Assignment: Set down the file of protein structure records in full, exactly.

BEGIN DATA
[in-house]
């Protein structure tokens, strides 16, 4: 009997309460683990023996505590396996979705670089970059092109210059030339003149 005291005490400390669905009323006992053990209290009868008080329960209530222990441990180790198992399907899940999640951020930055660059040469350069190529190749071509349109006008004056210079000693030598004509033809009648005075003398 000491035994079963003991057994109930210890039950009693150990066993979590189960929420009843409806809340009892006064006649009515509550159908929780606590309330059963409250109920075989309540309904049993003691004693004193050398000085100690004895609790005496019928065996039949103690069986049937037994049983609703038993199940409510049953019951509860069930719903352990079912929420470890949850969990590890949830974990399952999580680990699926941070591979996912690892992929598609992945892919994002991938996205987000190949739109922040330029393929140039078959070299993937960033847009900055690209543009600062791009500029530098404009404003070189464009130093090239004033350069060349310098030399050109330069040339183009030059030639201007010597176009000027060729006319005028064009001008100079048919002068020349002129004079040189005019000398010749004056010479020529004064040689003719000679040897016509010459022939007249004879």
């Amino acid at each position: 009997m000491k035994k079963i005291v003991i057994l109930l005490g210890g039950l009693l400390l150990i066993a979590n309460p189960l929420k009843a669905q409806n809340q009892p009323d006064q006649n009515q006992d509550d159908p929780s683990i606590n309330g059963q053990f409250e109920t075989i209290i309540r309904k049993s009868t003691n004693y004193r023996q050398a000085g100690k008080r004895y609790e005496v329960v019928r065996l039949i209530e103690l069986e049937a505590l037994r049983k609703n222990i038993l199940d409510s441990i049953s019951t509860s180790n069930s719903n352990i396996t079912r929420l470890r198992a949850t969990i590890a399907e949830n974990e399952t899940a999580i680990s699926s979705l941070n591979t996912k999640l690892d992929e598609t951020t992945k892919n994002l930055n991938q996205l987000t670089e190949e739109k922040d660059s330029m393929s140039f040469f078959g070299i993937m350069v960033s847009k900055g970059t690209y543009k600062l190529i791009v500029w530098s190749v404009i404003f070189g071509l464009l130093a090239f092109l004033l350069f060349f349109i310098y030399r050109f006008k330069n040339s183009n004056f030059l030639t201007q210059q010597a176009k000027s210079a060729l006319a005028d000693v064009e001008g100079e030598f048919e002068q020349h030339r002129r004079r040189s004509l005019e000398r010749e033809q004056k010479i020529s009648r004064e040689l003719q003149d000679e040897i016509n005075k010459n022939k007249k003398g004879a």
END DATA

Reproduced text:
[in-house]
């Protein structure tokens, strides 16, 4: 009997309460683990023996505590396996979705670089970059092109210059030339003149 005291005490400390669905009323006992053990209290009868008080329960209530222990441990180790198992399907899940999640951020930055660059040469350069190529190749071509349109006008004056210079000693030598004509033809009648005075003398 000491035994079963003991057994109930210890039950009693150990066993979590189960929420009843409806809340009892006064006649009515509550159908929780606590309330059963409250109920075989309540309904049993003691004693004193050398000085100690004895609790005496019928065996039949103690069986049937037994049983609703038993199940409510049953019951509860069930719903352990079912929420470890949850969990590890949830974990399952999580680990699926941070591979996912690892992929598609992945892919994002991938996205987000190949739109922040330029393929140039078959070299993937960033847009900055690209543009600062791009500029530098404009404003070189464009130093090239004033350069060349310098030399050109330069040339183009030059030639201007010597176009000027060729006319005028064009001008100079048919002068020349002129004079040189005019000398010749004056010479020529004064040689003719000679040897016509010459022939007249004879």
């Amino acid at each position: 009997m000491k035994k079963i005291v003991i057994l109930l005490g210890g039950l009693l400390l150990i066993a979590n309460p189960l929420k009843a669905q409806n809340q009892p009323d006064q006649n009515q006992d509550d159908p929780s683990i606590n309330g059963q053990f409250e109920t075989i209290i309540r309904k049993s009868t003691n004693y004193r023996q050398a000085g100690k008080r004895y609790e005496v329960v019928r065996l039949i209530e103690l069986e049937a505590l037994r049983k609703n222990i038993l199940d409510s441990i049953s019951t509860s180790n069930s719903n352990i396996t079912r929420l470890r198992a949850t969990i590890a399907e949830n974990e399952t899940a999580i680990s699926s979705l941070n591979t996912k999640l690892d992929e598609t951020t992945k892919n994002l930055n991938q996205l987000t670089e190949e739109k922040d660059s330029m393929s140039f040469f078959g070299i993937m350069v960033s847009k900055g970059t690209y543009k600062l190529i791009v500029w530098s190749v404009i404003f070189g071509l464009l130093a090239f092109l004033l350069f060349f349109i310098y030399r050109f006008k330069n040339s183009n004056f030059l030639t201007q210059q010597a176009k000027s210079a060729l006319a005028d000693v064009e001008g100079e030598f048919e002068q020349h030339r002129r004079r040189s004509l005019e000398r010749e033809q004056k010479i020529s009648r004064e040689l003719q003149d000679e040897i016509n005075k010459n022939k007249k003398g004879a």